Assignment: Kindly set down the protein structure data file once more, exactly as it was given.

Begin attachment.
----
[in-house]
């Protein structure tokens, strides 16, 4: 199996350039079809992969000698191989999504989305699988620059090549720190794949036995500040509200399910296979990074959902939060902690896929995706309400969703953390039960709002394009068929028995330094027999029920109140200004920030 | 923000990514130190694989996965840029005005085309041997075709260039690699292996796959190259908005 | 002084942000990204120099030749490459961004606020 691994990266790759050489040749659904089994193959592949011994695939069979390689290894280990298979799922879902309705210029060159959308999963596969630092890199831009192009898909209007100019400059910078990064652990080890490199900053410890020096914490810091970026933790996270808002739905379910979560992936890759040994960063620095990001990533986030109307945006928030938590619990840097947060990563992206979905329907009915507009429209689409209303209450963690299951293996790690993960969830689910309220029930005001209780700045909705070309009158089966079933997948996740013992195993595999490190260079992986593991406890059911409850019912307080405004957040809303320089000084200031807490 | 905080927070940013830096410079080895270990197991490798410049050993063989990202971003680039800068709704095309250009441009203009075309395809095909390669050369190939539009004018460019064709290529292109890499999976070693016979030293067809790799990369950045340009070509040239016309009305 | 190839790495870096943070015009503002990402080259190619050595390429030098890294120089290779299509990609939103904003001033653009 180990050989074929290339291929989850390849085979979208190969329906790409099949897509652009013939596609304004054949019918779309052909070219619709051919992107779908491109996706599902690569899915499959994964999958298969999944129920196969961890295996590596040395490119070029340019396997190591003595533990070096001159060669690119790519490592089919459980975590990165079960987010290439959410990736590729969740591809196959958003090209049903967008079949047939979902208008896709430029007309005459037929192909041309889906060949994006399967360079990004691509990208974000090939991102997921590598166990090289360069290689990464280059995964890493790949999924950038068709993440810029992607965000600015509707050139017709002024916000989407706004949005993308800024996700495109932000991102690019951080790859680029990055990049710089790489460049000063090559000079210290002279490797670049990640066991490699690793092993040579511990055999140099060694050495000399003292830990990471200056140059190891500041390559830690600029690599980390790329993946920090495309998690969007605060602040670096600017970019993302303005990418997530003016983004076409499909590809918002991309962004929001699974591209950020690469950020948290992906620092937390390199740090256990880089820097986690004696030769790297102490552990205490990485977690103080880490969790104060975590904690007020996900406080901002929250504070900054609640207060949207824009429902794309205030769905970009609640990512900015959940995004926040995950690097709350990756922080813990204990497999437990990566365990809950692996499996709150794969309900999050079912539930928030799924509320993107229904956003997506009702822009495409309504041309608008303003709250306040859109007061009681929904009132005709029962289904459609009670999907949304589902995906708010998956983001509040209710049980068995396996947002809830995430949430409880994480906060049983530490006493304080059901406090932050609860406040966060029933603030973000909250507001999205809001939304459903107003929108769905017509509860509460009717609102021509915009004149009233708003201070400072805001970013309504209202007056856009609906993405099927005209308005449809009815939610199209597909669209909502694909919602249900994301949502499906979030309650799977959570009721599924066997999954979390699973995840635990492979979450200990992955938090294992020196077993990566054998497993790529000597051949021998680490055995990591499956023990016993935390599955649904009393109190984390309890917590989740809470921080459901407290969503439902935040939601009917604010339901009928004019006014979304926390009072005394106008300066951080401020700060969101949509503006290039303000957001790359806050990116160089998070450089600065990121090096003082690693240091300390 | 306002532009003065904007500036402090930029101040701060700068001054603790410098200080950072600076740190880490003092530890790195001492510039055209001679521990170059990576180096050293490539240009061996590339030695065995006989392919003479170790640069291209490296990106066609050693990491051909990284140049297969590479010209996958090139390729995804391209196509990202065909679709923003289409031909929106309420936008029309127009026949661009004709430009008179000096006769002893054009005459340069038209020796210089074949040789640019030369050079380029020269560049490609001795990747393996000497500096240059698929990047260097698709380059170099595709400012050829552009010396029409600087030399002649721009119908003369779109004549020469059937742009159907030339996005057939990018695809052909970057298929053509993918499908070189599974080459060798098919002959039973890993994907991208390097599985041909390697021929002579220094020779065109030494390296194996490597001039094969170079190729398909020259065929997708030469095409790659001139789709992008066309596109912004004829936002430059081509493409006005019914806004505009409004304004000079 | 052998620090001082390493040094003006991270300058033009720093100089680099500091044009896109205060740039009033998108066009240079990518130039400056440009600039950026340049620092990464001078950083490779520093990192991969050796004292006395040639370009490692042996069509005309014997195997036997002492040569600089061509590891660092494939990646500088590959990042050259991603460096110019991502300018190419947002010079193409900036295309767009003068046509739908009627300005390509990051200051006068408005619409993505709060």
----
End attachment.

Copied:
[in-house]
């Protein structure tokens, strides 16, 4: 199996350039079809992969000698191989999504989305699988620059090549720190794949036995500040509200399910296979990074959902939060902690896929995706309400969703953390039960709002394009068929028995330094027999029920109140200004920030 | 923000990514130190694989996965840029005005085309041997075709260039690699292996796959190259908005 | 002084942000990204120099030749490459961004606020 691994990266790759050489040749659904089994193959592949011994695939069979390689290894280990298979799922879902309705210029060159959308999963596969630092890199831009192009898909209007100019400059910078990064652990080890490199900053410890020096914490810091970026933790996270808002739905379910979560992936890759040994960063620095990001990533986030109307945006928030938590619990840097947060990563992206979905329907009915507009429209689409209303209450963690299951293996790690993960969830689910309220029930005001209780700045909705070309009158089966079933997948996740013992195993595999490190260079992986593991406890059911409850019912307080405004957040809303320089000084200031807490 | 905080927070940013830096410079080895270990197991490798410049050993063989990202971003680039800068709704095309250009441009203009075309395809095909390669050369190939539009004018460019064709290529292109890499999976070693016979030293067809790799990369950045340009070509040239016309009305 | 190839790495870096943070015009503002990402080259190619050595390429030098890294120089290779299509990609939103904003001033653009 180990050989074929290339291929989850390849085979979208190969329906790409099949897509652009013939596609304004054949019918779309052909070219619709051919992107779908491109996706599902690569899915499959994964999958298969999944129920196969961890295996590596040395490119070029340019396997190591003595533990070096001159060669690119790519490592089919459980975590990165079960987010290439959410990736590729969740591809196959958003090209049903967008079949047939979902208008896709430029007309005459037929192909041309889906060949994006399967360079990004691509990208974000090939991102997921590598166990090289360069290689990464280059995964890493790949999924950038068709993440810029992607965000600015509707050139017709002024916000989407706004949005993308800024996700495109932000991102690019951080790859680029990055990049710089790489460049000063090559000079210290002279490797670049990640066991490699690793092993040579511990055999140099060694050495000399003292830990990471200056140059190891500041390559830690600029690599980390790329993946920090495309998690969007605060602040670096600017970019993302303005990418997530003016983004076409499909590809918002991309962004929001699974591209950020690469950020948290992906620092937390390199740090256990880089820097986690004696030769790297102490552990205490990485977690103080880490969790104060975590904690007020996900406080901002929250504070900054609640207060949207824009429902794309205030769905970009609640990512900015959940995004926040995950690097709350990756922080813990204990497999437990990566365990809950692996499996709150794969309900999050079912539930928030799924509320993107229904956003997506009702822009495409309504041309608008303003709250306040859109007061009681929904009132005709029962289904459609009670999907949304589902995906708010998956983001509040209710049980068995396996947002809830995430949430409880994480906060049983530490006493304080059901406090932050609860406040966060029933603030973000909250507001999205809001939304459903107003929108769905017509509860509460009717609102021509915009004149009233708003201070400072805001970013309504209202007056856009609906993405099927005209308005449809009815939610199209597909669209909502694909919602249900994301949502499906979030309650799977959570009721599924066997999954979390699973995840635990492979979450200990992955938090294992020196077993990566054998497993790529000597051949021998680490055995990591499956023990016993935390599955649904009393109190984390309890917590989740809470921080459901407290969503439902935040939601009917604010339901009928004019006014979304926390009072005394106008300066951080401020700060969101949509503006290039303000957001790359806050990116160089998070450089600065990121090096003082690693240091300390 | 306002532009003065904007500036402090930029101040701060700068001054603790410098200080950072600076740190880490003092530890790195001492510039055209001679521990170059990576180096050293490539240009061996590339030695065995006989392919003479170790640069291209490296990106066609050693990491051909990284140049297969590479010209996958090139390729995804391209196509990202065909679709923003289409031909929106309420936008029309127009026949661009004709430009008179000096006769002893054009005459340069038209020796210089074949040789640019030369050079380029020269560049490609001795990747393996000497500096240059698929990047260097698709380059170099595709400012050829552009010396029409600087030399002649721009119908003369779109004549020469059937742009159907030339996005057939990018695809052909970057298929053509993918499908070189599974080459060798098919002959039973890993994907991208390097599985041909390697021929002579220094020779065109030494390296194996490597001039094969170079190729398909020259065929997708030469095409790659001139789709992008066309596109912004004829936002430059081509493409006005019914806004505009409004304004000079 | 052998620090001082390493040094003006991270300058033009720093100089680099500091044009896109205060740039009033998108066009240079990518130039400056440009600039950026340049620092990464001078950083490779520093990192991969050796004292006395040639370009490692042996069509005309014997195997036997002492040569600089061509590891660092494939990646500088590959990042050259991603460096110019991502300018190419947002010079193409900036295309767009003068046509739908009627300005390509990051200051006068408005619409993505709060």